You know what they say: Eat, drink and be merry. But there’s no reason your holiday drinks can’t still be great without alcohol.
At any given holiday party, you can probably find everything from spiked eggnog to mulled wine to festive mixed drinks. It’s an easy way to get into the holiday spirit when you’re with friends and family.
But that’s why it’s easy to overdo it with alcoholic beverages, oftentimes before you even realize it. And, if you’re indulging in a glass or two night after night, you might be further damaging your body in various ways.
Alcohol has a notoriously negative effect on the liver, and regular imbibing can compromise healthy liver function.
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“An average of three alcoholic drinks a day or higher puts people at high risk for cirrhosis, where healthy liver tissue is replaced with scar tissue,” said Anthony El-Khoueiry, MD, associate professor of clinical medicine at the Keck School of Medicine of USC and medical director of the Clinical Investigations Support Office at the USC Norris Comprehensive Cancer Center at Keck Medicine of USC.
Then, to complicate matters, alcohol may also be behind a phenomenon known as “holiday heart syndrome.” Research shows that the rate of deadly heart attacks spikes during the winter holiday season. While multiple factors likely contribute to holiday heart syndrome — such as sleeping less, indulging more and general stress — binge drinking may be one of them, particularly because it can lead to an abnormal heart rhythm. That may in turn raise your risk of stroke, heart attack and heart failure.
Even if the repercussions aren’t that serious (or you don’t have any other risk factors for holiday heart syndrome), it’s still worth taking stock of how much you’re drinking. Research has found that young adults who binge-drink have elevated blood pressure, compared with their peers who only drink occasionally. Even though the consequences are on a smaller scale — and relatively less dire than a full-blown heart attack — binge drinking still impacts your health.
So consider opting for nonalcoholic drinks when you’re on the holiday party circuit. Stick with non-spiked holiday classics, such as hot chocolate and eggnog, as well as coffee-based drinks infused with flavors such as cinnamon and peppermint. They’ll keep you in a festive spirit, but you won’t have to endure a hangover (or lasting health issues) with them.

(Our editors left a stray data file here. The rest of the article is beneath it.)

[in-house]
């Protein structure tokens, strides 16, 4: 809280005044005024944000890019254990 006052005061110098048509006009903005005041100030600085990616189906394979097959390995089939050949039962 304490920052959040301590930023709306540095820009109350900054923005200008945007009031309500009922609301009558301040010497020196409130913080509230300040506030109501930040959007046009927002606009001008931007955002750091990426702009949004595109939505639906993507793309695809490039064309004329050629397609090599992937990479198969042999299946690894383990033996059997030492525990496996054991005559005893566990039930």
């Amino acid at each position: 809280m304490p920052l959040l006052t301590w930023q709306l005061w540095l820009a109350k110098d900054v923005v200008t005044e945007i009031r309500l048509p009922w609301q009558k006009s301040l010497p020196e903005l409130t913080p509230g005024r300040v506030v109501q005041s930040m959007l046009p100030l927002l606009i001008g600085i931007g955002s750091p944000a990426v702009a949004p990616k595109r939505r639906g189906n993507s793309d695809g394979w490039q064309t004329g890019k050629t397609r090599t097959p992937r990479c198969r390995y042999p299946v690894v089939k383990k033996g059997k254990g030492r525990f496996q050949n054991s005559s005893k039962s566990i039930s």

In place of something sparkly and light for a toast or cocktail party, try seltzer, sparkling apple cider or one of the recipes below. And if you’re nervous about being cajoled by friends into having a drink, just add a lime wedge to your water or soda to give the appearance of a boozy cocktail. No one has to know.
– 5 cups apple cider or apple juice
– 5 cups cranberry juice
– 1 ½ cups guava juice or mango nectar
– ¼ cup lime juice
– 1 teaspoon ground ginger
– ½ teaspoon ground cinnamon
– ½ teaspoon ground allspice
Combine all ingredients in a large pot. Bring the mixture to a boil and then immediately reduce heat. Simmer for about five minutes, leaving it uncovered and stirring it occasionally. Sweeten to taste with honey (if desired), and then ladle into mugs.
– ½ cup apple cider
– ¼ cup orange juice
– 1 splash pomegranate juice
– 1 cinnamon stick
Combine ingredients in a glass, garnishing with the cinnamon stick.
– ½ cup pinot noir non-alcoholic sparkling wine soda
– ½ cup ginger ale
– 1 splash fresh lime juice
– Candied ginger
Combine the liquid ingredients in a wine glass. Cut the candied ginger and fit it over the rim of the glass for garnish.
You don’t have to swear off alcohol altogether for the sake of your health. Just remaining mindful about how much and how often you’re drinking alcohol beverages — along with delicious, nonalcoholic drink recipes — can be enough to keep you from overindulging during the holiday season. So maybe the saying should really be: Eat, drink one of these festive, non-alcoholic drinks and be even merrier.
by Deanna Pai
If you’re concerned about your alcohol intake, make an appointment with one of our primary care physicians. To schedule an appointment, call (800) USC-CARE (800-872-2273) or visit keckmedicine.org/request-an-appointment.